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EU, Denmark ban baby bottles containing potentially harmful chemical

06-04-2011 13:00 BJT

by Devapriyo Das

COPENHAGEN, June 3 (Xinhua) -- A European Union ban on the manufacture, import and sale of plastic baby bottles containing a potentially harmful industrial chemical came into effect this week.

The chemical, known as Bisphenol A (BPA), is used in manufacturing polycarbonate plastic used to make many everyday products including feeding bottles.

Prompted by fears that BPA can inhibit brain development, Denmark has banned the sale of feeding bottles, feeding cups and food packaging containing BPA for infants under three as far back as in March 2010.

Pulling the product from Europe's store shelves has created less stir than expected, with governments, manufacturers and consumers willing to err on the side of caution.

"We have test results which show there was a risk that BPA affects the learning ability of male rats," said Marie Louise Flach de Neergaard, head of the Food Quality Division at the Danish Veterinary and Food Administration.

"But we do not have any evidence that shows BPA affects human beings. So the ban is an expression of our principle of being cautious," she told Xinhua.

Research shows that BPA compound in food containers, such as baby bottles, can be released into the food itself, if the containers are heated at high temperatures.

Infants are said to be most vulnerable to BPA intake in the first six months of their lives, as they are unable to remove the substance from their bodies.

"As there is a lot of concern about these hormone-affecting chemicals, especially in relation to children and to pregnant mothers, it is important to take preventive measures," said Dr. Joergen Schlundt, deputy director of the National Food Institute at the Technical University of Denmark.

"And that is why it is important to actually ban BPA for certain uses," he told Xinhua in an interview.

Tests to determine BPA's effects have mostly been carried out on laboratory rats, who appear to suffer learning disabilities when exposed to the chemical. The ban was enforced as researchers and governments feared it could have the same impact on humans.

However, products for children above the age of three and for adults may still contain BPA even in Denmark. The EU has banned BPA from feeding bottles for infants under three only.


Denmark's plastic industry feels the ban does not pose a major economic threat.

"It has not had any impact in Denmark because these [items] are not manufactured in Denmark. They are usually imported from manufacturers in other places," said Peter Skov, director of Plastindustrien, the country's plastic industry association.

According to de Neergaard, the economic impact was muted also because manufacturers "have been able to find alternatives to BPA. Those products are back on the shelves but without BPA in them."

However, Skov feels the ban has tainted the plastic industry's image as it calls into question the safety of other plastic products, particularly toys for children.

But he added the industry accepts it as it is -- "a decision partly by the consumer and partly by the authorities."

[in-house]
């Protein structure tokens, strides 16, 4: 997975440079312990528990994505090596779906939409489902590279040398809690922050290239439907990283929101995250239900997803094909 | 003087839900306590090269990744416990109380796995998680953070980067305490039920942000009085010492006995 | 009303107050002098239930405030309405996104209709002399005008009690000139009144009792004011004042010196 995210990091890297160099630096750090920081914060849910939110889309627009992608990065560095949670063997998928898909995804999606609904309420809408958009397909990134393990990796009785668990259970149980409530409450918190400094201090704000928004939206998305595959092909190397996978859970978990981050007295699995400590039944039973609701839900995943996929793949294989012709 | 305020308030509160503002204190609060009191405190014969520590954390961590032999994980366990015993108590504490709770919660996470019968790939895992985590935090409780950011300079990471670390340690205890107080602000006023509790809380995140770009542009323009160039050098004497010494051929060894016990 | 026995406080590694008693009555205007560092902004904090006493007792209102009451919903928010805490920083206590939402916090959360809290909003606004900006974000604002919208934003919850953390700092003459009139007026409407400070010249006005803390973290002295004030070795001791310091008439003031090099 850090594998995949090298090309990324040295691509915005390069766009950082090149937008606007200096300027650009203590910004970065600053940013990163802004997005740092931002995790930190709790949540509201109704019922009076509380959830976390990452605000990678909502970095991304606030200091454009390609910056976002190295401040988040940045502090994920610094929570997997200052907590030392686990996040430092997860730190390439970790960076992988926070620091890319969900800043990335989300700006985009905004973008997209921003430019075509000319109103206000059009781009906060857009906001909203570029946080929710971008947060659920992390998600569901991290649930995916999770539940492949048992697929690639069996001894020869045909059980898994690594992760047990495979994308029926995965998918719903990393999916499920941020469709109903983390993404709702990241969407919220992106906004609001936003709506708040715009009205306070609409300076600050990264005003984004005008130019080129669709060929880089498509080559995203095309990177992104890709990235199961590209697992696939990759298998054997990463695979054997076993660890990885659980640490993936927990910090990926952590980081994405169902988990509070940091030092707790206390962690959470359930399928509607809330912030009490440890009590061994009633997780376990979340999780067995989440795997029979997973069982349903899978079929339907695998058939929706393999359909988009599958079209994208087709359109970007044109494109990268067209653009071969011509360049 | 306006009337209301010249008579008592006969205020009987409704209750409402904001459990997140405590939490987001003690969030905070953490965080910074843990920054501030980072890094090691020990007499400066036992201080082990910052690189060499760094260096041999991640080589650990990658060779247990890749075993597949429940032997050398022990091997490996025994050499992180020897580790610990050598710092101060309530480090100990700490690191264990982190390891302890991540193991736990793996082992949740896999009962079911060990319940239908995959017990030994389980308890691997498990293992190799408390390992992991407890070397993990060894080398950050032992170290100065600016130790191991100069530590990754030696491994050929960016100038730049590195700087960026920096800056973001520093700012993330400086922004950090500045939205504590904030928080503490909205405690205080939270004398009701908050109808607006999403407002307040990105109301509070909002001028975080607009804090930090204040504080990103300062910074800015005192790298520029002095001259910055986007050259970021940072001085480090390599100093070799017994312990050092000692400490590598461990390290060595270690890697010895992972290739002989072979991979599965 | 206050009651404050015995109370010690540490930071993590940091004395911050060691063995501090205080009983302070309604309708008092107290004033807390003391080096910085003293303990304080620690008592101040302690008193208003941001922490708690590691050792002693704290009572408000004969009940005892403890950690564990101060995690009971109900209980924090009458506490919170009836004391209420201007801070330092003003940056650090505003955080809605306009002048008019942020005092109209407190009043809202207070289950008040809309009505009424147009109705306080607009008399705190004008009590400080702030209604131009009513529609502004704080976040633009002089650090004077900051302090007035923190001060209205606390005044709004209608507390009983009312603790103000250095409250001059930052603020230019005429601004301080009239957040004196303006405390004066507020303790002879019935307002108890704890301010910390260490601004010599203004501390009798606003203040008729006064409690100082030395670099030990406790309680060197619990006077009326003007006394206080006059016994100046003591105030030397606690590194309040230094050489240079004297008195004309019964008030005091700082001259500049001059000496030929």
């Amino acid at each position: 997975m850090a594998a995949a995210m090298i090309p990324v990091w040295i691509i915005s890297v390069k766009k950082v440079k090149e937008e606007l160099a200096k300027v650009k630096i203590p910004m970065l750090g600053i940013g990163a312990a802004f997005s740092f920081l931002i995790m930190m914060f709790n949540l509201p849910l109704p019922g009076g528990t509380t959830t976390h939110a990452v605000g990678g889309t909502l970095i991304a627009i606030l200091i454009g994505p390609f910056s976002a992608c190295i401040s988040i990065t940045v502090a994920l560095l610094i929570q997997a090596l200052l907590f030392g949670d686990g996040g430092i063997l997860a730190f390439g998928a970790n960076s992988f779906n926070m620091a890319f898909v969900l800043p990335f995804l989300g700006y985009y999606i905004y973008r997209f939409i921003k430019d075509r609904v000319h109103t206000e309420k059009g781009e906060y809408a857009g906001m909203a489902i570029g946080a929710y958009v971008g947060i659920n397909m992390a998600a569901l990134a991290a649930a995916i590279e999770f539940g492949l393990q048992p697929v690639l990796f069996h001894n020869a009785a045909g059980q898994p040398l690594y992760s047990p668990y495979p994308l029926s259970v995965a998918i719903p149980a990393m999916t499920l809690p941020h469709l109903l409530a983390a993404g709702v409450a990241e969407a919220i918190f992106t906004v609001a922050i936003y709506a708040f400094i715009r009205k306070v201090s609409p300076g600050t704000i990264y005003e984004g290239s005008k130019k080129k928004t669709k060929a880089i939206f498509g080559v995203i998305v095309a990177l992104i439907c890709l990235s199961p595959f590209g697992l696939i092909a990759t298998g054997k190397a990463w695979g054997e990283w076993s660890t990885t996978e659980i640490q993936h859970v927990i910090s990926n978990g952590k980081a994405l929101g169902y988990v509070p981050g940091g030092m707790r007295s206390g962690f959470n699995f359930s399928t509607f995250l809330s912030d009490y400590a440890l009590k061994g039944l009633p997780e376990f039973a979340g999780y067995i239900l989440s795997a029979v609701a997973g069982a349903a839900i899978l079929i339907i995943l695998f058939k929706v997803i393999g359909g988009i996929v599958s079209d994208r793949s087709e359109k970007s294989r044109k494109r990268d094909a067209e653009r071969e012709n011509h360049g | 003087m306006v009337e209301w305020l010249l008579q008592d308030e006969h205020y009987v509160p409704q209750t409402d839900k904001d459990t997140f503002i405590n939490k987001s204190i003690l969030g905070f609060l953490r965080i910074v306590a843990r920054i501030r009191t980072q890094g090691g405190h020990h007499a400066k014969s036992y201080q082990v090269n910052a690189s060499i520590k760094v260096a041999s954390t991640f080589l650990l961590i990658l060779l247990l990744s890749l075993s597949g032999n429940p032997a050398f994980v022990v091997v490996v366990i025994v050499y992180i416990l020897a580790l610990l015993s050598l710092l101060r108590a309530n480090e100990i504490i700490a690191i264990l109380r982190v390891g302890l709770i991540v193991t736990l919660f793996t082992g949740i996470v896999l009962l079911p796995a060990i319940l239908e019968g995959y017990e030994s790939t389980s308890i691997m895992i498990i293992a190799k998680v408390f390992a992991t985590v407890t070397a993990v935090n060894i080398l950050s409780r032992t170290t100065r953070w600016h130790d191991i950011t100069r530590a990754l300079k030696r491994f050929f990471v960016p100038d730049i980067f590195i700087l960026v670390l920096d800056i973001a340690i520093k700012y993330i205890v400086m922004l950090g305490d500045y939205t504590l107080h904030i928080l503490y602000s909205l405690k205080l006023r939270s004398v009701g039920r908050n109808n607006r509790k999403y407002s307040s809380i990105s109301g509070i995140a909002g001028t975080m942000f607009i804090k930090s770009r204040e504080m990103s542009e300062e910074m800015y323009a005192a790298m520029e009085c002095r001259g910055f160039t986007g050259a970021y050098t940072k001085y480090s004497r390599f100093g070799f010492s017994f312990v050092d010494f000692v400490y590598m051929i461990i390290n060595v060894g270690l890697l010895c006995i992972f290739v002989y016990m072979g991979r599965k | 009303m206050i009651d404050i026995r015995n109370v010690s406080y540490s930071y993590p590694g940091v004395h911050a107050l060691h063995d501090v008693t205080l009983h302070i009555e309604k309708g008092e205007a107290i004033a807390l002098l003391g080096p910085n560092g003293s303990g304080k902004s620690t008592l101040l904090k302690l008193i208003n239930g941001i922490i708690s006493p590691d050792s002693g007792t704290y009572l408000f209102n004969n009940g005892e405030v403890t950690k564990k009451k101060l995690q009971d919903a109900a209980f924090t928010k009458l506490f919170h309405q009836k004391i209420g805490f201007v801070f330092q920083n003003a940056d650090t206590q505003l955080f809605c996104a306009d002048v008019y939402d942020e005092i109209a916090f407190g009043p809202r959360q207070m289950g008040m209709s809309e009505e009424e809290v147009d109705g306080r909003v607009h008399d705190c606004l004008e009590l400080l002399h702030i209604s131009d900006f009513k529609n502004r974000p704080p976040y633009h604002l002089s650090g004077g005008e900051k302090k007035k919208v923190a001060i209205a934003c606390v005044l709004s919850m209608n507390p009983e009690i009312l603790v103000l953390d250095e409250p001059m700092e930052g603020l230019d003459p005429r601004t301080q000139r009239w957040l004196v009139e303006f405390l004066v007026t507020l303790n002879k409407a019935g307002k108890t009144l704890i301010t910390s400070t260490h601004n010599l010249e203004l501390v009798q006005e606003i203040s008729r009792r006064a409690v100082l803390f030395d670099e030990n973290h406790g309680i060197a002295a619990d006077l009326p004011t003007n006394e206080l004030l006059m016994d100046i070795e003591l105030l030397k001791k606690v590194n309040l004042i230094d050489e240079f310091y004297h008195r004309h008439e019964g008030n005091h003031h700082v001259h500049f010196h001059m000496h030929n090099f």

In fact, consumer acceptance of the ban has helped ensure business as usual.

"In the beginning, customers were a little curious about the ban, but when they heard it was because of BPA, they totally accepted it," said Klaus Gervig, shop manager for a major Danish baby products retailer.

He said the ban has led to slightly higher product prices but has not affected sales.

"Customers have been prepared to pay a little bit more when they heard why it is becoming more expensive," he said.

According to Schlundt, the predicted impacts of BPA on human health are still being studied, and its real effects may only be known after many years. But Danish consumers are already willing to be on the safe side.

"It is good with a ban until the potential risk has been assessed," said Tue Wincentz Boas, 33, who has a nine-month-old daughter.

"In general, I feel it is better to restrict the use of potential harmful chemicals especially for children," his wife Mai, 31, added.

The couple avoid buying plastic and cosmetic products that contain chemicals suspected of causing hormone imbalances or other adverse health effects on humans, they said.

Others like Julie Lykkegaard, 26, had not heard of BPA or the ban, but knows her five-month-old son's feeding bottles come in packaging that states the product is BPA-free.

On learning that BPA could have long-term adverse health effects on child development, she wondered why the ban has not been extended to other products.

"If I know it is dangerous for kids under three, then why would I buy products which contain it even if they are for older children?" she asked.

Skov believes extending the ban in Denmark to include other products could run counter to EU regulations. He also believes it is difficult to find "proper substitutes" to polycarbonate in some plastic products like soft drink bottles.

There is an implicit agreement that the ban is tough enough for now.

"The issue has been to make sure we stop the exposure where it is most important and that has been achieved by the ban," Schlundt said, referring to the existing restrictions on infant-related products. "In that sense, it is a sensible way forward, and it might be sufficient."

Editor:Du Xiaodan |Source: Xinhua

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